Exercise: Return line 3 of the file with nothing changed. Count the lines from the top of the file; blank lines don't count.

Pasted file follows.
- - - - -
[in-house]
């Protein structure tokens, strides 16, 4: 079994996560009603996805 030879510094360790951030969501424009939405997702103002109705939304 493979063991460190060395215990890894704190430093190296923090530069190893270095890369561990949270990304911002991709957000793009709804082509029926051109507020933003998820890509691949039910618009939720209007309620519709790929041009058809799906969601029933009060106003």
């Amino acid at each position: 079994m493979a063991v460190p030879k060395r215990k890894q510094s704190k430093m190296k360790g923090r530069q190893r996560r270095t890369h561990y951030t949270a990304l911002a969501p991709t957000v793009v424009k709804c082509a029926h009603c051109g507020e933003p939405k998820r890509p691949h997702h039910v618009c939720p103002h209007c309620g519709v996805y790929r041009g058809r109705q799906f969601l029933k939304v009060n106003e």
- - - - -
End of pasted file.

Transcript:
């Amino acid at each position: 079994m493979a063991v460190p030879k060395r215990k890894q510094s704190k430093m190296k360790g923090r530069q190893r996560r270095t890369h561990y951030t949270a990304l911002a969501p991709t957000v793009v424009k709804c082509a029926h009603c051109g507020e933003p939405k998820r890509p691949h997702h039910v618009c939720p103002h209007c309620g519709v996805y790929r041009g058809r109705q799906f969601l029933k939304v009060n106003e």